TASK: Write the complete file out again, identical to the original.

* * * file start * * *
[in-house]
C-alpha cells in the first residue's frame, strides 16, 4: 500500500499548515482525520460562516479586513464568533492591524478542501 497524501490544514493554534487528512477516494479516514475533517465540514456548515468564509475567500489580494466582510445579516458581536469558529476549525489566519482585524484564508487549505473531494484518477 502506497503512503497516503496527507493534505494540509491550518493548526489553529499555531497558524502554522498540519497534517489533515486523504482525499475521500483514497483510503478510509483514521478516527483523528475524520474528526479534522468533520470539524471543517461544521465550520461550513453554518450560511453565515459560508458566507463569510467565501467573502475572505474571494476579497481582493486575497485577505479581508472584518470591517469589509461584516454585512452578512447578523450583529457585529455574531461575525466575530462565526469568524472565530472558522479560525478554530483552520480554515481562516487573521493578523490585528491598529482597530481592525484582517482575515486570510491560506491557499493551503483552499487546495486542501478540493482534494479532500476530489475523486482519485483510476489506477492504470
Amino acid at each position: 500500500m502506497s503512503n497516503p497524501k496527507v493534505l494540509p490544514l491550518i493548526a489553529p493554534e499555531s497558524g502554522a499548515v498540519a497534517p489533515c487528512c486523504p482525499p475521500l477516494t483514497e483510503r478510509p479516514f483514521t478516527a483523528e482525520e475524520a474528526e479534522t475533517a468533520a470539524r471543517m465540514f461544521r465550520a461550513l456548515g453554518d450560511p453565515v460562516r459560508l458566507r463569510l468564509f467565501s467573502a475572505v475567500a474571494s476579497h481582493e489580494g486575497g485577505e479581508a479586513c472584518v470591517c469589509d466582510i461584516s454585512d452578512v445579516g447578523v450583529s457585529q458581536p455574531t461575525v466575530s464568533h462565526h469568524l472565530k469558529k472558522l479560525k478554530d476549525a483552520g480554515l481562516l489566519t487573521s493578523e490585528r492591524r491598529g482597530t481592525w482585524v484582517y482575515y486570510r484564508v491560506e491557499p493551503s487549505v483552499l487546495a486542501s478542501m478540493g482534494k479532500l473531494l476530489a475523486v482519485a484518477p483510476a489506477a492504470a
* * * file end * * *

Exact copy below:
[in-house]
C-alpha cells in the first residue's frame, strides 16, 4: 500500500499548515482525520460562516479586513464568533492591524478542501 497524501490544514493554534487528512477516494479516514475533517465540514456548515468564509475567500489580494466582510445579516458581536469558529476549525489566519482585524484564508487549505473531494484518477 502506497503512503497516503496527507493534505494540509491550518493548526489553529499555531497558524502554522498540519497534517489533515486523504482525499475521500483514497483510503478510509483514521478516527483523528475524520474528526479534522468533520470539524471543517461544521465550520461550513453554518450560511453565515459560508458566507463569510467565501467573502475572505474571494476579497481582493486575497485577505479581508472584518470591517469589509461584516454585512452578512447578523450583529457585529455574531461575525466575530462565526469568524472565530472558522479560525478554530483552520480554515481562516487573521493578523490585528491598529482597530481592525484582517482575515486570510491560506491557499493551503483552499487546495486542501478540493482534494479532500476530489475523486482519485483510476489506477492504470
Amino acid at each position: 500500500m502506497s503512503n497516503p497524501k496527507v493534505l494540509p490544514l491550518i493548526a489553529p493554534e499555531s497558524g502554522a499548515v498540519a497534517p489533515c487528512c486523504p482525499p475521500l477516494t483514497e483510503r478510509p479516514f483514521t478516527a483523528e482525520e475524520a474528526e479534522t475533517a468533520a470539524r471543517m465540514f461544521r465550520a461550513l456548515g453554518d450560511p453565515v460562516r459560508l458566507r463569510l468564509f467565501s467573502a475572505v475567500a474571494s476579497h481582493e489580494g486575497g485577505e479581508a479586513c472584518v470591517c469589509d466582510i461584516s454585512d452578512v445579516g447578523v450583529s457585529q458581536p455574531t461575525v466575530s464568533h462565526h469568524l472565530k469558529k472558522l479560525k478554530d476549525a483552520g480554515l481562516l489566519t487573521s493578523e490585528r492591524r491598529g482597530t481592525w482585524v484582517y482575515y486570510r484564508v491560506e491557499p493551503s487549505v483552499l487546495a486542501s478542501m478540493g482534494k479532500l473531494l476530489a475523486v482519485a484518477p483510476a489506477a492504470a